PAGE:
You're saying that use warnings FATAL => 'all'; with eval wrappers is a bad plan? You're saying that your test suite isn't adequate to exercise what has been changed?

        Frankly, saying "We absolutely have no margin for error" is screaming "We need to have better plans for runtime error-handling." Perl can only do so much at compile-time. Are you saying that you don't have a simple hash-access with a variable? Nothing along the lines of if ( $foo{$bar} ) { ... }? Every single access is hard-coded? If that sort of safety is of such a major concern, you are using the wrong language.

        That said, milliseconds is normal. Most webapps have a response time of more than 1000 requests/second. Have you considered using some sort of tied hash that would restrict which keys can be used? There's several implementations on CPAN for that sort of thing. The cost of tying is about 15% total. Almost nothing for your response time requirements.

        And, error-handling isn't optional. Fast is worse than worthless if it's incorrect.

        My criteria for good software:
        1. Does it work?
        2. Can someone else come in, make a change, and be reasonably certain no bugs were introduced?
        Smaller subs are indeed easier to read than larger ones. However, it's often the case that the calling code is easier to read if an entire thought is finished by a sub rather than just a portion of a thought.

        Having more methods to call to do the same amount of work clearly adds to your call overhead. Don't make a method do several things, but don't be afraid to have it do all of one thing either. If a task takes three fairly simple steps and always takes the same three steps, those should be serialized in the same method. Don't call a method and pass the return value twice. Just call the method, have it do all three, and work with the one return.

        If you're reusing code because several areas actually use substantially similar logic, then that's good. If you're reusing code that has lots of conditionals in it to make it reusable, then it may be better not to do that. A one-line method that's called by, say, eight different modules as a utility method makes sense if it's exactly the same line needed for each -- but if that's the case then those modules are probably redundant in some other ways, too, if they have that much in common.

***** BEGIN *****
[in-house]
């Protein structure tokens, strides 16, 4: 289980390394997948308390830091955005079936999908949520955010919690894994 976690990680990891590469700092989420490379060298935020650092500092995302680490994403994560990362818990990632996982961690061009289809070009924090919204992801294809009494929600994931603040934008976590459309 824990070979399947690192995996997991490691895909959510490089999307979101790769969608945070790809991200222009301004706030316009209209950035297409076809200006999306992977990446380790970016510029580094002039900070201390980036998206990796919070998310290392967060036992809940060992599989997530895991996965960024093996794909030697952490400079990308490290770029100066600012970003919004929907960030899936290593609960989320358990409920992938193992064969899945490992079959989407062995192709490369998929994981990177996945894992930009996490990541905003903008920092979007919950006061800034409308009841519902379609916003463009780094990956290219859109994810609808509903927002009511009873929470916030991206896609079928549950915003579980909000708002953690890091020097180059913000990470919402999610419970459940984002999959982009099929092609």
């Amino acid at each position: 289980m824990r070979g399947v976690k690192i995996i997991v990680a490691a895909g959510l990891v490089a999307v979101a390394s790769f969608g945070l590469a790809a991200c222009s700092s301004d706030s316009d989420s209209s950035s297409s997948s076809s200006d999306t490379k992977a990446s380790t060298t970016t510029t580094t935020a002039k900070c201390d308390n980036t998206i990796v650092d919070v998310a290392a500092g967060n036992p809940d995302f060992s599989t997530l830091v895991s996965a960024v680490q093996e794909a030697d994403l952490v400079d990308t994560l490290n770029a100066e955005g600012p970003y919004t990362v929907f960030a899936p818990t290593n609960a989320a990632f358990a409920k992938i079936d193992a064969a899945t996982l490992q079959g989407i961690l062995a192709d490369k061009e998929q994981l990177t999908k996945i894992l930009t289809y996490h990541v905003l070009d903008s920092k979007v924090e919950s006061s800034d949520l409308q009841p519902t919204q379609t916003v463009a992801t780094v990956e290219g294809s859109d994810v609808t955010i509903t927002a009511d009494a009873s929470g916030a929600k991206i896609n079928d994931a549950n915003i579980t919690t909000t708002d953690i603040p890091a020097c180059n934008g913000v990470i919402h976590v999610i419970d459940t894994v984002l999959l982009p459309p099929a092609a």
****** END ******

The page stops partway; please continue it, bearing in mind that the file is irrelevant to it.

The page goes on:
Larger buffers often lower accumulated I/O times, but don't spend so much more CPU time managing the buffers that you lose the advantage of having them larger. If you can, consider storing any data being input and output, at least in intermediate steps, in as compact a form as you can.

        Be sure your main bottleneck isn't thrashing your swap. I've sped some tasks up greatly simply by makign sure the machine had adequate memory free at run time.

        Don't discount the importance of your environment. Sometimes I/O on a system is slow because you're competing with yourself. A system, for example, that has heavy data access and heavy logging and has its data and its logs on the same disk spindle is begging for the logs to be configured somewhere else. That's generally easy to do on any Unix-type system. Things like disabling or modifying the atime semantics, raising the delay on journal writes, or using a different type of filesystem can make worlds of difference, too.

        Since none of us know the specifics of your rather large project, none of us can give anything but generic advice. Test everything before you trust a suggestion to work in your specific case. Sometimes the biggest performance gains are from doing something unexpected because of the peculiarities of a project.

Re: Optimizing a large project.
by Herkum (Parson) on Jun 12, 2008 at 17:46 UTC

    It sounds like you are trying to swallow a whale, you will end up choking on it if you do that.

    You need to spend time breaking down the libraries into stuff that is smaller and easier to work with. Then you focus more on optimization.